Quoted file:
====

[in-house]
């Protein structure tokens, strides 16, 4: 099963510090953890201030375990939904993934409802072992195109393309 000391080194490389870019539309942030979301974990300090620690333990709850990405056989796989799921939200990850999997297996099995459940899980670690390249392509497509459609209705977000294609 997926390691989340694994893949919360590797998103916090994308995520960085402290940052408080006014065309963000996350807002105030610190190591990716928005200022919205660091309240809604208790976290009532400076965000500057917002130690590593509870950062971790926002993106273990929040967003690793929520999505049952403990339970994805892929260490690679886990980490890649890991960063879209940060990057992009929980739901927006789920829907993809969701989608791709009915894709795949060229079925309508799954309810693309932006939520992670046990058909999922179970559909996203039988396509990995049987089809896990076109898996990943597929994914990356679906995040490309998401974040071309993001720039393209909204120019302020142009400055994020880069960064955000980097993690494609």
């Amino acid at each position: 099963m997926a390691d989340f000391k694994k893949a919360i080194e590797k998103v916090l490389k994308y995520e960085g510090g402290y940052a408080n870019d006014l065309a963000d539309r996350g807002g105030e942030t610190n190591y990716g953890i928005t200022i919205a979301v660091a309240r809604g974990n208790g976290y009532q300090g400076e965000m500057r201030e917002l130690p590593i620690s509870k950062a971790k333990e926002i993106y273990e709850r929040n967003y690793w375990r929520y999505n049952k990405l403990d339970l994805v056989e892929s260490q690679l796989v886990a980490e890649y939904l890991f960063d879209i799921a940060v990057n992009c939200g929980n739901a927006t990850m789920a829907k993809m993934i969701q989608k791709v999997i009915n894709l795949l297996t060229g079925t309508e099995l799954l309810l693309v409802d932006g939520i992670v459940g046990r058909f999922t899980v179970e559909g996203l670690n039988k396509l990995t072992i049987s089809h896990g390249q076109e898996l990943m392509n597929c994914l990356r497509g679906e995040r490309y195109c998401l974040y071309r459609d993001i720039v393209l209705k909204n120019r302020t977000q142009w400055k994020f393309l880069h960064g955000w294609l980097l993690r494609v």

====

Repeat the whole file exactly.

[in-house]
């Protein structure tokens, strides 16, 4: 099963510090953890201030375990939904993934409802072992195109393309 000391080194490389870019539309942030979301974990300090620690333990709850990405056989796989799921939200990850999997297996099995459940899980670690390249392509497509459609209705977000294609 997926390691989340694994893949919360590797998103916090994308995520960085402290940052408080006014065309963000996350807002105030610190190591990716928005200022919205660091309240809604208790976290009532400076965000500057917002130690590593509870950062971790926002993106273990929040967003690793929520999505049952403990339970994805892929260490690679886990980490890649890991960063879209940060990057992009929980739901927006789920829907993809969701989608791709009915894709795949060229079925309508799954309810693309932006939520992670046990058909999922179970559909996203039988396509990995049987089809896990076109898996990943597929994914990356679906995040490309998401974040071309993001720039393209909204120019302020142009400055994020880069960064955000980097993690494609």
């Amino acid at each position: 099963m997926a390691d989340f000391k694994k893949a919360i080194e590797k998103v916090l490389k994308y995520e960085g510090g402290y940052a408080n870019d006014l065309a963000d539309r996350g807002g105030e942030t610190n190591y990716g953890i928005t200022i919205a979301v660091a309240r809604g974990n208790g976290y009532q300090g400076e965000m500057r201030e917002l130690p590593i620690s509870k950062a971790k333990e926002i993106y273990e709850r929040n967003y690793w375990r929520y999505n049952k990405l403990d339970l994805v056989e892929s260490q690679l796989v886990a980490e890649y939904l890991f960063d879209i799921a940060v990057n992009c939200g929980n739901a927006t990850m789920a829907k993809m993934i969701q989608k791709v999997i009915n894709l795949l297996t060229g079925t309508e099995l799954l309810l693309v409802d932006g939520i992670v459940g046990r058909f999922t899980v179970e559909g996203l670690n039988k396509l990995t072992i049987s089809h896990g390249q076109e898996l990943m392509n597929c994914l990356r497509g679906e995040r490309y195109c998401l974040y071309r459609d993001i720039v393209l209705k909204n120019r302020t977000q142009w400055k994020f393309l880069h960064g955000w294609l980097l993690r494609v």